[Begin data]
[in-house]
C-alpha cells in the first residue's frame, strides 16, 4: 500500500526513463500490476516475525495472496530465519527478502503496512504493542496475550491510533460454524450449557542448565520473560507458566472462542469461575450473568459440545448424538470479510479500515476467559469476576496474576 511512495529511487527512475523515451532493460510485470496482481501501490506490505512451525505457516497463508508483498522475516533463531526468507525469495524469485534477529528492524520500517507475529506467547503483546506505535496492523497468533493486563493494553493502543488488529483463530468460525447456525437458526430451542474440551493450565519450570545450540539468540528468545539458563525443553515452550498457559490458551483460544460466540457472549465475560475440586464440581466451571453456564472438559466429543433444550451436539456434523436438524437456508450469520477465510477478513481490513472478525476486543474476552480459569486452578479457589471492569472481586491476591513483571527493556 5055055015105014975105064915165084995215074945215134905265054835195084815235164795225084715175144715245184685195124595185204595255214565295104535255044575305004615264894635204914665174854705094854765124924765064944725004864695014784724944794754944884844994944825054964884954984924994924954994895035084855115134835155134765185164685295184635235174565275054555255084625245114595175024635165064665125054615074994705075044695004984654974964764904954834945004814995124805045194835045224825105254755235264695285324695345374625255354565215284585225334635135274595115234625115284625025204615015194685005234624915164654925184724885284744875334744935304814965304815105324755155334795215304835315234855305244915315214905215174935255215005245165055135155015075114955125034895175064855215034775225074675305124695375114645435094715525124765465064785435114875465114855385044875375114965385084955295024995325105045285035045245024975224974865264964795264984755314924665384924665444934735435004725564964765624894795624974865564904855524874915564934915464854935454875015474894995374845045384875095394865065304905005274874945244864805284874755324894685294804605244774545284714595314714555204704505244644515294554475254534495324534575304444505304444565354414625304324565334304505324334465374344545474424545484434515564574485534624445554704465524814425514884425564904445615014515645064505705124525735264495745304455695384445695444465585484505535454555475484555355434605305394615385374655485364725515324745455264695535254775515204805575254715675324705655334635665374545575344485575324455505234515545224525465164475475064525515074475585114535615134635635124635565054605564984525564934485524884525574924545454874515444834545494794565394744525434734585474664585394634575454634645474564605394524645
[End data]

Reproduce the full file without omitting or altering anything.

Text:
[in-house]
C-alpha cells in the first residue's frame, strides 16, 4: 500500500526513463500490476516475525495472496530465519527478502503496512504493542496475550491510533460454524450449557542448565520473560507458566472462542469461575450473568459440545448424538470479510479500515476467559469476576496474576 511512495529511487527512475523515451532493460510485470496482481501501490506490505512451525505457516497463508508483498522475516533463531526468507525469495524469485534477529528492524520500517507475529506467547503483546506505535496492523497468533493486563493494553493502543488488529483463530468460525447456525437458526430451542474440551493450565519450570545450540539468540528468545539458563525443553515452550498457559490458551483460544460466540457472549465475560475440586464440581466451571453456564472438559466429543433444550451436539456434523436438524437456508450469520477465510477478513481490513472478525476486543474476552480459569486452578479457589471492569472481586491476591513483571527493556 5055055015105014975105064915165084995215074945215134905265054835195084815235164795225084715175144715245184685195124595185204595255214565295104535255044575305004615264894635204914665174854705094854765124924765064944725004864695014784724944794754944884844994944825054964884954984924994924954994895035084855115134835155134765185164685295184635235174565275054555255084625245114595175024635165064665125054615074994705075044695004984654974964764904954834945004814995124805045194835045224825105254755235264695285324695345374625255354565215284585225334635135274595115234625115284625025204615015194685005234624915164654925184724885284744875334744935304814965304815105324755155334795215304835315234855305244915315214905215174935255215005245165055135155015075114955125034895175064855215034775225074675305124695375114645435094715525124765465064785435114875465114855385044875375114965385084955295024995325105045285035045245024975224974865264964795264984755314924665384924665444934735435004725564964765624894795624974865564904855524874915564934915464854935454875015474894995374845045384875095394865065304905005274874945244864805284874755324894685294804605244774545284714595314714555204704505244644515294554475254534495324534575304444505304444565354414625304324565334304505324334465374344545474424545484434515564574485534624445554704465524814425514884425564904445615014515645064505705124525735264495745304455695384445695444465585484505535454555475484555355434605305394615385374655485364725515324745455264695535254775515204805575254715675324705655334635665374545575344485575324455505234515545224525465164475475064525515074475585114535615134635635124635565054605564984525564934485524884525574924545454874515444834545494794565394744525434734585474664585394634575454634645474564605394524645